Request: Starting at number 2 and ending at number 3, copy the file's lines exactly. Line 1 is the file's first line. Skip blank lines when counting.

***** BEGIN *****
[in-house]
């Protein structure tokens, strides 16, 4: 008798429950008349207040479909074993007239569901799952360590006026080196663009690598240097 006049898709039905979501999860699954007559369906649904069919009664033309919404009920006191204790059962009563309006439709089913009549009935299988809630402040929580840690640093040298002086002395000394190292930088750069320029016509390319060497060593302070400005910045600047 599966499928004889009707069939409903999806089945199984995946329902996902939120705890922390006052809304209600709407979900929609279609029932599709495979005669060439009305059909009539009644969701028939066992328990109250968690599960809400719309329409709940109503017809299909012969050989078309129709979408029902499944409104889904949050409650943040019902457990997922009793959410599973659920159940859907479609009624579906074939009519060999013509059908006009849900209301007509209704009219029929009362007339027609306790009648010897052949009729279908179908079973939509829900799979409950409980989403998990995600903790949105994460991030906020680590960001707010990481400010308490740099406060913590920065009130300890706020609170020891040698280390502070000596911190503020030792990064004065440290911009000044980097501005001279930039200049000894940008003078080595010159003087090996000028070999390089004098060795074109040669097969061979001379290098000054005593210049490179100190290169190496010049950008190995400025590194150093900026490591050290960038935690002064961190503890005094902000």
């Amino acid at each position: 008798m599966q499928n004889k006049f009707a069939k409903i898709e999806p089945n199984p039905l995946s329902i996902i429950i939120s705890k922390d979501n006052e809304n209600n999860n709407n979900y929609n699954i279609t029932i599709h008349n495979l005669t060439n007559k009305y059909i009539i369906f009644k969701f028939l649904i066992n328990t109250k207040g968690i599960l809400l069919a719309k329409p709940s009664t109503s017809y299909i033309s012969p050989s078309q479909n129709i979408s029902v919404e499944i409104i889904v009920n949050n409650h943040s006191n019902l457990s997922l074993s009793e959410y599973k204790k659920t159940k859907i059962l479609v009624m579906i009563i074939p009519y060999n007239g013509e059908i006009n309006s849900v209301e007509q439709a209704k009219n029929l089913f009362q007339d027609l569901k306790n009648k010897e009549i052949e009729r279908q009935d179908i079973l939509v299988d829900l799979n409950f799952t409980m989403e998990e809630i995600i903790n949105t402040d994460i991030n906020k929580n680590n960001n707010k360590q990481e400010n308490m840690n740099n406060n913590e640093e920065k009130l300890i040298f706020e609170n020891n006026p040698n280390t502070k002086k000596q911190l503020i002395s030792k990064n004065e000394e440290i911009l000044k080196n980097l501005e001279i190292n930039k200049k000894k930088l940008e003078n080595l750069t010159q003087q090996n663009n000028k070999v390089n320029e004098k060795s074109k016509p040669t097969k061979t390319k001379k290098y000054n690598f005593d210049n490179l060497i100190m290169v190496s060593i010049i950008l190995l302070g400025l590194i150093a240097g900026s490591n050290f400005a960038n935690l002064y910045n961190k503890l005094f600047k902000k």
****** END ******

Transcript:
């Protein structure tokens, strides 16, 4: 008798429950008349207040479909074993007239569901799952360590006026080196663009690598240097 006049898709039905979501999860699954007559369906649904069919009664033309919404009920006191204790059962009563309006439709089913009549009935299988809630402040929580840690640093040298002086002395000394190292930088750069320029016509390319060497060593302070400005910045600047 599966499928004889009707069939409903999806089945199984995946329902996902939120705890922390006052809304209600709407979900929609279609029932599709495979005669060439009305059909009539009644969701028939066992328990109250968690599960809400719309329409709940109503017809299909012969050989078309129709979408029902499944409104889904949050409650943040019902457990997922009793959410599973659920159940859907479609009624579906074939009519060999013509059908006009849900209301007509209704009219029929009362007339027609306790009648010897052949009729279908179908079973939509829900799979409950409980989403998990995600903790949105994460991030906020680590960001707010990481400010308490740099406060913590920065009130300890706020609170020891040698280390502070000596911190503020030792990064004065440290911009000044980097501005001279930039200049000894940008003078080595010159003087090996000028070999390089004098060795074109040669097969061979001379290098000054005593210049490179100190290169190496010049950008190995400025590194150093900026490591050290960038935690002064961190503890005094902000």
């Amino acid at each position: 008798m599966q499928n004889k006049f009707a069939k409903i898709e999806p089945n199984p039905l995946s329902i996902i429950i939120s705890k922390d979501n006052e809304n209600n999860n709407n979900y929609n699954i279609t029932i599709h008349n495979l005669t060439n007559k009305y059909i009539i369906f009644k969701f028939l649904i066992n328990t109250k207040g968690i599960l809400l069919a719309k329409p709940s009664t109503s017809y299909i033309s012969p050989s078309q479909n129709i979408s029902v919404e499944i409104i889904v009920n949050n409650h943040s006191n019902l457990s997922l074993s009793e959410y599973k204790k659920t159940k859907i059962l479609v009624m579906i009563i074939p009519y060999n007239g013509e059908i006009n309006s849900v209301e007509q439709a209704k009219n029929l089913f009362q007339d027609l569901k306790n009648k010897e009549i052949e009729r279908q009935d179908i079973l939509v299988d829900l799979n409950f799952t409980m989403e998990e809630i995600i903790n949105t402040d994460i991030n906020k929580n680590n960001n707010k360590q990481e400010n308490m840690n740099n406060n913590e640093e920065k009130l300890i040298f706020e609170n020891n006026p040698n280390t502070k002086k000596q911190l503020i002395s030792k990064n004065e000394e440290i911009l000044k080196n980097l501005e001279i190292n930039k200049k000894k930088l940008e003078n080595l750069t010159q003087q090996n663009n000028k070999v390089n320029e004098k060795s074109k016509p040669t097969k061979t390319k001379k290098y000054n690598f005593d210049n490179l060497i100190m290169v190496s060593i010049i950008l190995l302070g400025l590194i150093a240097g900026s490591n050290f400005a960038n935690l002064y910045n961190k503890l005094f600047k902000k």